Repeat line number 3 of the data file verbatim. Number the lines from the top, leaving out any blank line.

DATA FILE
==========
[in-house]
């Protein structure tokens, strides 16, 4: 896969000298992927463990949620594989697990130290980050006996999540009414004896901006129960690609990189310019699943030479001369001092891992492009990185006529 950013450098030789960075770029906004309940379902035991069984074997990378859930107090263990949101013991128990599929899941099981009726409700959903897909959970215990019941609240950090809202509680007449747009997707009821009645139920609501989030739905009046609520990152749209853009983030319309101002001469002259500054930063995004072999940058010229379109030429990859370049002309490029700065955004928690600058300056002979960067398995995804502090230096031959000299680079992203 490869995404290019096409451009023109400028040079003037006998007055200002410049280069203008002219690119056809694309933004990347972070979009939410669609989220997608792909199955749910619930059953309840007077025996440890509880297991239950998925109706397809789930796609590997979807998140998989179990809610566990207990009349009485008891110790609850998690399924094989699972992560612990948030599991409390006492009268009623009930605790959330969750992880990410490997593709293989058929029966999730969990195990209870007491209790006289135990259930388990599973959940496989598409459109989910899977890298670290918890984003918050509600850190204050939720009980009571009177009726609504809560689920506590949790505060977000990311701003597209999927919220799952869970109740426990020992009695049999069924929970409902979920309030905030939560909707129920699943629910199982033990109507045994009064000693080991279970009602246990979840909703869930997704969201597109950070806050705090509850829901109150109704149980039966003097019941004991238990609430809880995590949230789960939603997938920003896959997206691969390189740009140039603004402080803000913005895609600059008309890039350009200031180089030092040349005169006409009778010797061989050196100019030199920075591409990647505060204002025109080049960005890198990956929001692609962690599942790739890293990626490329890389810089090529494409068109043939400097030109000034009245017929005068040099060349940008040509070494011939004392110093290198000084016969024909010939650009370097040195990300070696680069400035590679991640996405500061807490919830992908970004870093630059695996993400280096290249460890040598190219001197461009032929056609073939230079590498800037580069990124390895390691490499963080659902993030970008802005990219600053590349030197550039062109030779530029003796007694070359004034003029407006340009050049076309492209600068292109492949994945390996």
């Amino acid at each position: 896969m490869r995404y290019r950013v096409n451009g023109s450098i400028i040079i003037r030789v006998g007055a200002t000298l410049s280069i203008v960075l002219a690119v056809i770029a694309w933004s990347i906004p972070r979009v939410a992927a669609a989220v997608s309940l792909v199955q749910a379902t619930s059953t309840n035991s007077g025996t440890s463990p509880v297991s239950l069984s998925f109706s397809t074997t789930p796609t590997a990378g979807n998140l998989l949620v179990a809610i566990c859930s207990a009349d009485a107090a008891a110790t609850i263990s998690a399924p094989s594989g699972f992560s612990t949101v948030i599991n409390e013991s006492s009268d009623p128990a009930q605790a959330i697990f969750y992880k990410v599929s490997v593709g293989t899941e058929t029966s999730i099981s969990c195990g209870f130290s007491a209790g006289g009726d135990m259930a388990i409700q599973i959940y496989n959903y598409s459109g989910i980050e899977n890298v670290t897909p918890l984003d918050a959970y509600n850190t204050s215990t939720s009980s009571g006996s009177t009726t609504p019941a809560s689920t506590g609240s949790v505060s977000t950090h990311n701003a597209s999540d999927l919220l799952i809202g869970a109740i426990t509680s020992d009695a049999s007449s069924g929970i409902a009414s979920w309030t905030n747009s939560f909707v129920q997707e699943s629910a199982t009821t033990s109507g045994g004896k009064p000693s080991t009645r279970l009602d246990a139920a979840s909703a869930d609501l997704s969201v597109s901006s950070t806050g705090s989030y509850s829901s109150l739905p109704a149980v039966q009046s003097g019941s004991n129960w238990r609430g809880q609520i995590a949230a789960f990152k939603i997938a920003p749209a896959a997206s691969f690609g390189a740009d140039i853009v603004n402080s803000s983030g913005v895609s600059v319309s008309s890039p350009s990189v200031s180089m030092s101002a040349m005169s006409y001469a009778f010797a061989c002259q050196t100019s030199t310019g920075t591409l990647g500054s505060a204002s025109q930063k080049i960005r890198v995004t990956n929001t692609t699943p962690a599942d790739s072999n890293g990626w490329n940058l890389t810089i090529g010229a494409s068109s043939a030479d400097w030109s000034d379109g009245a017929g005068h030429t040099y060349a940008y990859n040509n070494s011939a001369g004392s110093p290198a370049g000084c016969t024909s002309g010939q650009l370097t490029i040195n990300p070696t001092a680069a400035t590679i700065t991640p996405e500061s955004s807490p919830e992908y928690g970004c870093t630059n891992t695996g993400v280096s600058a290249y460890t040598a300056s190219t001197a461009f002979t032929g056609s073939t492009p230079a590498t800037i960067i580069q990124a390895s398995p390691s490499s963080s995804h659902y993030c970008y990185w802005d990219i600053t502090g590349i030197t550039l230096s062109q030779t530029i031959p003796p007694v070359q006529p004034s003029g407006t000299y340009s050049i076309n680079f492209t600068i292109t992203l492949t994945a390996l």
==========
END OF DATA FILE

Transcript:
């Amino acid at each position: 896969m490869r995404y290019r950013v096409n451009g023109s450098i400028i040079i003037r030789v006998g007055a200002t000298l410049s280069i203008v960075l002219a690119v056809i770029a694309w933004s990347i906004p972070r979009v939410a992927a669609a989220v997608s309940l792909v199955q749910a379902t619930s059953t309840n035991s007077g025996t440890s463990p509880v297991s239950l069984s998925f109706s397809t074997t789930p796609t590997a990378g979807n998140l998989l949620v179990a809610i566990c859930s207990a009349d009485a107090a008891a110790t609850i263990s998690a399924p094989s594989g699972f992560s612990t949101v948030i599991n409390e013991s006492s009268d009623p128990a009930q605790a959330i697990f969750y992880k990410v599929s490997v593709g293989t899941e058929t029966s999730i099981s969990c195990g209870f130290s007491a209790g006289g009726d135990m259930a388990i409700q599973i959940y496989n959903y598409s459109g989910i980050e899977n890298v670290t897909p918890l984003d918050a959970y509600n850190t204050s215990t939720s009980s009571g006996s009177t009726t609504p019941a809560s689920t506590g609240s949790v505060s977000t950090h990311n701003a597209s999540d999927l919220l799952i809202g869970a109740i426990t509680s020992d009695a049999s007449s069924g929970i409902a009414s979920w309030t905030n747009s939560f909707v129920q997707e699943s629910a199982t009821t033990s109507g045994g004896k009064p000693s080991t009645r279970l009602d246990a139920a979840s909703a869930d609501l997704s969201v597109s901006s950070t806050g705090s989030y509850s829901s109150l739905p109704a149980v039966q009046s003097g019941s004991n129960w238990r609430g809880q609520i995590a949230a789960f990152k939603i997938a920003p749209a896959a997206s691969f690609g390189a740009d140039i853009v603004n402080s803000s983030g913005v895609s600059v319309s008309s890039p350009s990189v200031s180089m030092s101002a040349m005169s006409y001469a009778f010797a061989c002259q050196t100019s030199t310019g920075t591409l990647g500054s505060a204002s025109q930063k080049i960005r890198v995004t990956n929001t692609t699943p962690a599942d790739s072999n890293g990626w490329n940058l890389t810089i090529g010229a494409s068109s043939a030479d400097w030109s000034d379109g009245a017929g005068h030429t040099y060349a940008y990859n040509n070494s011939a001369g004392s110093p290198a370049g000084c016969t024909s002309g010939q650009l370097t490029i040195n990300p070696t001092a680069a400035t590679i700065t991640p996405e500061s955004s807490p919830e992908y928690g970004c870093t630059n891992t695996g993400v280096s600058a290249y460890t040598a300056s190219t001197a461009f002979t032929g056609s073939t492009p230079a590498t800037i960067i580069q990124a390895s398995p390691s490499s963080s995804h659902y993030c970008y990185w802005d990219i600053t502090g590349i030197t550039l230096s062109q030779t530029i031959p003796p007694v070359q006529p004034s003029g407006t000299y340009s050049i076309n680079f492209t600068i292109t992203l492949t994945a390996l």